Less than a year ago, we were pretty disappointed about the findings from a study of Florida teacher preparation programs. It found few discernable differences among graduates' performance, regardless of differences among the programs and the candidates in them. We comforted ourselves that this study was just an opening salvo. Sure enough, another study looking at Washington state's 20 elementary teacher preparation programs has been released by Dan Goldhaber and Stephanie Liddle. We're all cheered up.
This study finds that yes, there are meaningful differences among the value added of various teacher prep programs, differences that are, in fact, at least as important as the number of years of experience a teacher has. It also finds that the effectiveness of programs' graduates changes over time and that graduates from different programs may be more or less prepared to teach specific types of students (such as those with limited proficiency in English). Both findings suggest that if we could only identify the good things some programs are doing, they could be adopted by others.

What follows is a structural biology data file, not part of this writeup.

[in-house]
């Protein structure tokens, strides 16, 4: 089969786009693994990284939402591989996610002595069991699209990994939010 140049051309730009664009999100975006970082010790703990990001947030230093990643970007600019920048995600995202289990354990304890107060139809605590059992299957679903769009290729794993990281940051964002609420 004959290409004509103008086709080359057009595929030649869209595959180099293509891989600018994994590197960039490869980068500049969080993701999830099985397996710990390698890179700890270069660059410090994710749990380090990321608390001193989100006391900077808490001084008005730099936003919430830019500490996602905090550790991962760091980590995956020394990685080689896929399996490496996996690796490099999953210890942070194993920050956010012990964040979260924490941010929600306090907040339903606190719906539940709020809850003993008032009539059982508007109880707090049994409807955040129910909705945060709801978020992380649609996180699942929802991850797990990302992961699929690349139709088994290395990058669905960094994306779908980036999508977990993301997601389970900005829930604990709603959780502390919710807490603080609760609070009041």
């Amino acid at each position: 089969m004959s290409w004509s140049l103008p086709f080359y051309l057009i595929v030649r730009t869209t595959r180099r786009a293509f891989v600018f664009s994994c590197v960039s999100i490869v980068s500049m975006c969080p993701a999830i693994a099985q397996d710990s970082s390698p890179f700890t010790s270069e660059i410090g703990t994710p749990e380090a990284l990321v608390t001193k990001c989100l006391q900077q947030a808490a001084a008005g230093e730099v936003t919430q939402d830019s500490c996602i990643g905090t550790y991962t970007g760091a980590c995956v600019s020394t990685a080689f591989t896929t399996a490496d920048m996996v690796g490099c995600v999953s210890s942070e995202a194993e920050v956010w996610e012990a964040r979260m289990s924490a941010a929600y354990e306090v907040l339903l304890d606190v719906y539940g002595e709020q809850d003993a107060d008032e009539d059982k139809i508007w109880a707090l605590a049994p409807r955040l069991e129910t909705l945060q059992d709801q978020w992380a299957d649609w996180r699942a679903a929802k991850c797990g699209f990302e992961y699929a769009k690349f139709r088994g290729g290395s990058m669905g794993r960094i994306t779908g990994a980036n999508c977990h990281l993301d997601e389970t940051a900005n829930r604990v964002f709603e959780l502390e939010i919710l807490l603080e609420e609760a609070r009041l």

What's missing from the handful of studies to date--a problem admirably highlighted by this one--is the capacity to sort out how much of the differences among programs can be attributed to programs' admissions selectivity and how much is attributable to the actual preparation provided. Goldhaber and Liddle take a stab at this, but they are handicapped because there were simply too few candidates in the relevant subsample.
So where does this leave us? A count of recent studies on the value-added of teacher prep would show two tally marks on the side of "no differences in graduate effectiveness" (from two Florida studies) and five tally marks on the side of "differences in graduate effectiveness" (from studies in Louisiana, New York, North Carolina, Tennessee and now Washington). Thankfully, a flood of new and even better studies should soon be emerging nationwide as the necessary state data systems begin to come online.